Maternal Side-Effects After Multiple Courses of Antenatal Corticosteroids (MACS): The Three- Month Follow-Up of Women in the Randomized Controlled Trial of MACS for Preterm Birth Study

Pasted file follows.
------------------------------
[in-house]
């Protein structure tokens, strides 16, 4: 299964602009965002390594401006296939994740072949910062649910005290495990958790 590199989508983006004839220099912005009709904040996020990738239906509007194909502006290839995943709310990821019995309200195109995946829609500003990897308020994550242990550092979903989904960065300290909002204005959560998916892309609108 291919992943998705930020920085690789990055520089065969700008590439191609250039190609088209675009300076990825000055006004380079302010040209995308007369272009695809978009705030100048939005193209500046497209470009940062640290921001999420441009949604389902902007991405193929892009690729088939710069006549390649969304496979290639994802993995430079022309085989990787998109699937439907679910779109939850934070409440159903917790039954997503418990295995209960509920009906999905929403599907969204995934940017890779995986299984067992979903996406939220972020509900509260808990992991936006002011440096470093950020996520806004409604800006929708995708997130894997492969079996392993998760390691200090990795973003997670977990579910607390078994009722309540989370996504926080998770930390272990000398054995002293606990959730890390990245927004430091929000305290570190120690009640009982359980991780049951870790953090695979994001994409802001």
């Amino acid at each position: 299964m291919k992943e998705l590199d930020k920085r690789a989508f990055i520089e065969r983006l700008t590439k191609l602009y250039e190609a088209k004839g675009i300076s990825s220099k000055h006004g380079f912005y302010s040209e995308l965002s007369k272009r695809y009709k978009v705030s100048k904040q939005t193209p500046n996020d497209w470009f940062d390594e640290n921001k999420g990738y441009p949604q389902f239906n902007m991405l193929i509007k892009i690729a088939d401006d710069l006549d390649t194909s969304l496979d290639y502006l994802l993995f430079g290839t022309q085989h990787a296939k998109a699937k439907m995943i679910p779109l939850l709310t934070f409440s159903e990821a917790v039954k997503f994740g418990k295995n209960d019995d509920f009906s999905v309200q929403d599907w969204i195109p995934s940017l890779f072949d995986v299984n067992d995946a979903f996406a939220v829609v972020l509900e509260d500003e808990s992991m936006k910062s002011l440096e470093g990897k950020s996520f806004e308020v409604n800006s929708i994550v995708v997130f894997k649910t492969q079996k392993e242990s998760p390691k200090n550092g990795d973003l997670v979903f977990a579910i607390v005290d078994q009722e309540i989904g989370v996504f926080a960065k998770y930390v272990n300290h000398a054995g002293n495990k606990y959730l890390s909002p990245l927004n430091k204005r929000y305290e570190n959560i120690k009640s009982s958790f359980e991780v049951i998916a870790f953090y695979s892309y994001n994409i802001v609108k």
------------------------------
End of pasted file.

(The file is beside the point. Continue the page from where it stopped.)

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OBJECTIVE: A single course of antenatal corticosteroids (ACS) is associated with a reduction in respiratory distress syndrome and neonatal death. Multiple Courses of Antenatal Corticosteroids Study (MACS), a study involving 1858 women, was a multicentre randomized placebo-controlled trial of multiple courses of ACS, given every 14 days until 33+6 weeks or birth, whichever came first. The primary outcome of the study, a composite of neonatal mortality and morbidity, was similar for the multiple ACS and placebo groups (12.9% vs. 12.5%), but infants exposed to multiple courses of ACS weighed less, were shorter, and had smaller head circumferences. Thus for women who remain at increased risk of preterm birth, multiple courses of ACS (every 14 days) are not recommended. Chronic use of corticosteroids is associated with numerous side effects including weight gain and depression. The aim of this postpartum assessment was to ascertain if multiple courses of ACS were associated with maternal side effects. METHODS: Three months postpartum, women who participated in MACS were asked to complete a structured questionnaire that asked about maternal side effects of corticosteroid use during MACS and included the Edinburgh Postnatal Depression Scale. Women were also asked to evaluate their study participation. RESULTS: Of the 1858 women randomized, 1712 (92.1%) completed the postpartum questionnaire. There were no significant differences in the risk of maternal side effects between the two groups. Large numbers of women met the criteria for postpartum depression (14.1% in the ACS vs. 16.0% in the placebo group). Most women (94.1%) responded that they would participate in the trial again. CONCLUSION: In pregnancy, corticosteroids are given to women for fetal lung maturation and for the treatment of various maternal diseases. In this international multicentre randomized controlled trial, multiple courses of ACS (every 14 days) were not associated with maternal side effects, and the majority of women responded that they would participate in such a study again.
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